Grisette – While this one isn’t technically agrarian, it’s considered close enough. As Belgium’s Hainaut region began to shift from farming to mining, the Grisette was born. It is essentially a Saison for miners instead of farmhands, and has a lot of stylistic similarities.
Sahti – A sweet, heavy, strong traditional Finnish beer with a rye and juniper berry flavor along with a strong banana-clove yeast character. Casks of Sahti were discovered on a sunken Viking ship dated back to the 9th century, and “some historians even claim ancient beer styles like sahti were the motivation behind developed agriculture in Scandinavia” (Bryant).
Of course these are just a few of many Farmhouse Ales. All over the world where there were farms, there were alcoholic beverages created from the farm’s crops.
Alright readers, if you had the means of making your own Saison, what kind would you make? Have any of you homebrewers out there tried your hand at it? I’d love to hear from you!
Colburn, Randall. “Raise a glass to saison, the farmhouse ale brewed to last through the dog days.” The Takeout, edited by Kevin Pang, Nov. 2016, thetakeout.com/raise-a-glass-to-saison-the-farmhouse-ale-brewed-to-la-1798254691.
Hutto, Emily. “What Makes a Saison a Saison?” Craft Beer & Brewing, edited by Jamie Bogner, 2016, beerandbrewing.com/what-makes-a-saison-a-saison/.
Levy, Seth. “The Difference Between Saison and Farmhouse Ale.” The Beer Connoisseur , edited by Lynn Davis, May 2019, beerconnoisseur.com/articles/saison-vs-farmhouse-ale.
Oliver, Garrett, editor. The Oxford Companion to Beer. Oxford University Press, 2012, pp. 711-712.
A recent Auburn University study found that 29% of brewery workers are women (Hurley). If you’ve been in our pub, you’ve certainly met first-hand some of the amazing women working in the modern beer industry. You may have also heard of the Pink Boots Society (a non-profit organization which supports women working in the brewing profession) – but did you know that the history of beer began with women, and females have played a significant role in the brewing scene ever since? In fact, “for most of recorded human history, women have been responsible for supplying the world’s beer” (Oliver 848).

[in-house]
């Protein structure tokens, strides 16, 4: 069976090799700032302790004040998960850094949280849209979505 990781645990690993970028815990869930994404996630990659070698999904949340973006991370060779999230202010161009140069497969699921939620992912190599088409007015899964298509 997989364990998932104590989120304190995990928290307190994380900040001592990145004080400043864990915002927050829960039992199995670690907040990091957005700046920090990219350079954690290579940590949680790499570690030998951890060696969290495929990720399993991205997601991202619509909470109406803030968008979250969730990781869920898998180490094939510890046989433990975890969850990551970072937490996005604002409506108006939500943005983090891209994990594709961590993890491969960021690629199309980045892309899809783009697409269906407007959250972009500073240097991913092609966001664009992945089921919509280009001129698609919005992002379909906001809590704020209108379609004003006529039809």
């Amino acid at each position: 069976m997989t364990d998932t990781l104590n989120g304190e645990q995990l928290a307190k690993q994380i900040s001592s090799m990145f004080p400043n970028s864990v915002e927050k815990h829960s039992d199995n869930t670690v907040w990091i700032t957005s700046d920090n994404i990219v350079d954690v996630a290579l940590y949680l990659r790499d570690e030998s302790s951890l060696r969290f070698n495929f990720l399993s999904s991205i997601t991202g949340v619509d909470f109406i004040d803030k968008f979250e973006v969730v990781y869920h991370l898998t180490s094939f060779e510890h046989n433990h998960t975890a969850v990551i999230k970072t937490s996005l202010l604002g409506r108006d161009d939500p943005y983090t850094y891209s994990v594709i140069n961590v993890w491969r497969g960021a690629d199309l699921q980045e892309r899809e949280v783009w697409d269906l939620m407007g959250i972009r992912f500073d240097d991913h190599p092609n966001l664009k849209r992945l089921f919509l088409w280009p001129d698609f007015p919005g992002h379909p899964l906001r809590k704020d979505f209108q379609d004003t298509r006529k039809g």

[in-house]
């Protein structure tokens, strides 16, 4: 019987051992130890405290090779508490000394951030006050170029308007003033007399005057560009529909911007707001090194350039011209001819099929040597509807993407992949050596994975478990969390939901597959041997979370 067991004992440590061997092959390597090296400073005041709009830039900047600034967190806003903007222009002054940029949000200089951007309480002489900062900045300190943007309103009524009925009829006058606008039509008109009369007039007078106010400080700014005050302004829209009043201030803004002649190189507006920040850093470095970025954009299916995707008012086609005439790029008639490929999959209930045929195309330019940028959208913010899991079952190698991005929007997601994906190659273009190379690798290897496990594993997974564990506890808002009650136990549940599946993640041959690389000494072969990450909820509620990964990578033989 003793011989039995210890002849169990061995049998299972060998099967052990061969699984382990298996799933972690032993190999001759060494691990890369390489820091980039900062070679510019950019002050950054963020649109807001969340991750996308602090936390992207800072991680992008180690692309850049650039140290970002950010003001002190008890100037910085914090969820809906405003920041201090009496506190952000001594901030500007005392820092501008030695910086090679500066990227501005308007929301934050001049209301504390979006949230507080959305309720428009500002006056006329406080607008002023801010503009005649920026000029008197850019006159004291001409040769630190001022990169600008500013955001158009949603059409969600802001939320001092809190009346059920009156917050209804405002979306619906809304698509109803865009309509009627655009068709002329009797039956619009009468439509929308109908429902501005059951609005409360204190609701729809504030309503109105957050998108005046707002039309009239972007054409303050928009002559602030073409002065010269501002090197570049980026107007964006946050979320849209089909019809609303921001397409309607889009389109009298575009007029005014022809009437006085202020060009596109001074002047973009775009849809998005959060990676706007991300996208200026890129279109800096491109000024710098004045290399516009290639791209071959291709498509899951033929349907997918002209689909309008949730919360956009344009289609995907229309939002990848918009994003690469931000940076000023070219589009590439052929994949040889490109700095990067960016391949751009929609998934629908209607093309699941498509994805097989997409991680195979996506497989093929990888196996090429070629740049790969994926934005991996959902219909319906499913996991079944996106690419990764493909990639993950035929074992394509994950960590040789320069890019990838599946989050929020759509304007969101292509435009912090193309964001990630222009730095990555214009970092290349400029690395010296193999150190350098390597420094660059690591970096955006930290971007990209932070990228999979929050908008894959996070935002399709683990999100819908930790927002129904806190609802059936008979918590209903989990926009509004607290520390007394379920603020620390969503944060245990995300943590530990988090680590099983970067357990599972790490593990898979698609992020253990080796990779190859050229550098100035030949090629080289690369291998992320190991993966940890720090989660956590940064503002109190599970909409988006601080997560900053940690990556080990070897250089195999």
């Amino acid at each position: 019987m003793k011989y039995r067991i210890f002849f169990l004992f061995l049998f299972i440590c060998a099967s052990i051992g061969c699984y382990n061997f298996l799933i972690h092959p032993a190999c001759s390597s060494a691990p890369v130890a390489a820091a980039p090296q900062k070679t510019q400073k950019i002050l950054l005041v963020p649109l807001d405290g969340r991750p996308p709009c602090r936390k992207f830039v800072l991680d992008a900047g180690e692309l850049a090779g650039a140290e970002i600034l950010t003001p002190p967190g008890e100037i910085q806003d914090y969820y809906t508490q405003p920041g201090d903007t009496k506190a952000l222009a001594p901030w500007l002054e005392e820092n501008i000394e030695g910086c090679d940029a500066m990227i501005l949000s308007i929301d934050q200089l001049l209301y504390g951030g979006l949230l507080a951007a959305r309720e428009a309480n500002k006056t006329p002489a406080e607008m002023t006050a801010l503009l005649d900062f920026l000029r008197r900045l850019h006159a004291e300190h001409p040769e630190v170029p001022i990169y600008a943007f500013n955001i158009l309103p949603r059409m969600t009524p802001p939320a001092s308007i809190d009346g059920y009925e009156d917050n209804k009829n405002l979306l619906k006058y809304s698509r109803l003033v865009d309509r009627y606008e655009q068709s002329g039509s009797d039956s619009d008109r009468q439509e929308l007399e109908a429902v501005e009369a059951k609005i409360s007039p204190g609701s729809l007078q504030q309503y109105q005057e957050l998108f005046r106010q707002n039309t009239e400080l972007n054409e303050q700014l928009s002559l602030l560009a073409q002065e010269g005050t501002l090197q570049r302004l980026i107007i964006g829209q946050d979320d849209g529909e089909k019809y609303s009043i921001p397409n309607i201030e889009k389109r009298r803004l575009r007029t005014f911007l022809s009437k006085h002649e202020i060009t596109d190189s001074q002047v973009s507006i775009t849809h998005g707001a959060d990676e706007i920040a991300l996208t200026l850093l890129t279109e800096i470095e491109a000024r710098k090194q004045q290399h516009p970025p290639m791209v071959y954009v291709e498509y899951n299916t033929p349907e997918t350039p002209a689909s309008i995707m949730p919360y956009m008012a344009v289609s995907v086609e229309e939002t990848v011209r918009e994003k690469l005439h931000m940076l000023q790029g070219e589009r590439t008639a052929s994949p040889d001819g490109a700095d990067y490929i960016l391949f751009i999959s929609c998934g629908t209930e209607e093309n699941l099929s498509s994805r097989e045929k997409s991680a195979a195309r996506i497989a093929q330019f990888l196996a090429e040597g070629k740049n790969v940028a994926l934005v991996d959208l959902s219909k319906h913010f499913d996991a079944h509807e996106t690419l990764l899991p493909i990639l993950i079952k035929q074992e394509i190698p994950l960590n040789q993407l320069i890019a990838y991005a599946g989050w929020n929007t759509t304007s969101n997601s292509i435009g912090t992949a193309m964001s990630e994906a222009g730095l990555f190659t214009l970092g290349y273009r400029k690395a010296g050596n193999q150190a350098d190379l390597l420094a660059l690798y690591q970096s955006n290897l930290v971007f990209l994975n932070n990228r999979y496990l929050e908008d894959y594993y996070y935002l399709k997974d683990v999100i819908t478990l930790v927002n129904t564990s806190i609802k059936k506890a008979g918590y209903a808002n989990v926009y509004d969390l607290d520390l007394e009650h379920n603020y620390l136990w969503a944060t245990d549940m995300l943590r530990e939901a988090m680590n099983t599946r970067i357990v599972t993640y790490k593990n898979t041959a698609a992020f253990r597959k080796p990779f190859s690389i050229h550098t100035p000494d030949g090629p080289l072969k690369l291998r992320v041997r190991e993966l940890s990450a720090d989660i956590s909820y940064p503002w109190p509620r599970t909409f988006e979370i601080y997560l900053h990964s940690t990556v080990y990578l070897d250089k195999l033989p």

When looking back to the ancient civilizations who first sipped our favorite beverage (Sumeria, Babylon, Egypt) we find that females were the ones responsible for brewing the first beers. Babylonian women made history by participating “in some of the world’s earliest commerce as they sold their beer with new forms of bookkeeping and writing” (Nurin). Additionally, in these ancient societies the deities of brewing were goddesses, not gods. A tablet discovered in Sumeria, dubbed the “Hymn to Ninkasi” (the goddess who watched over all brewing activities) is dated back to 1800 BC and describes the very first beer recipe. Egyptians worshipped the goddesses Tenenit (the goddess of beer) and Hathor (the inventress of brewing.) On the negative side, we can thank Cleopatra for being the first person to implement a tax on beer (Nurin). Other notable beer goddesses of the past include Mbaba Mwana Waresa, the Zulu goddess credited with the invention of beer, and Yasigi, the Dognon people of Mali’s goddess of beer, dancing, and masks.
As society developed, it is no surprise that beer stuck around (it’s just so gosh-darn delicious!) Over in Scandinavia during the Middle Ages, “real Norsemen (a.k.a. Vikings) allowed only women to brew the ‘aul’ that fueled their conquests” (Nurin). Additionally Nurin states, “Viking women drank ale, flagon for flagon, along with the men.”
In Europe during the Middle Ages, brewing was a part of women’s at-home chores, and at the time did not require a big up-front investment, providing “a decent source of income in times of need for both single and married women” (Oliver 849). Brewsters, which are what women who brewed beer were called, had some advertising methods that may bring certain iconography to mind – “to be noticed in crowded markets, they tended to wear tall, pointed hats. To indicate when a brew was ready, broomsticks would be placed in the doorways of alehouses. Images of frothing cauldrons full of ready product and six-sided stars to indicate the quality of the brew also abounded. Lastly, out of manifest necessity, cats would be kept in the brewhouses to protect the grains from mice” (Hendricks). Could our modern vision of witches have stemmed from medieval alewives? Though no one knows for certain, “the Church and anti-witch propaganda may have contributed to beer making becoming a boys’ club” (Nugent).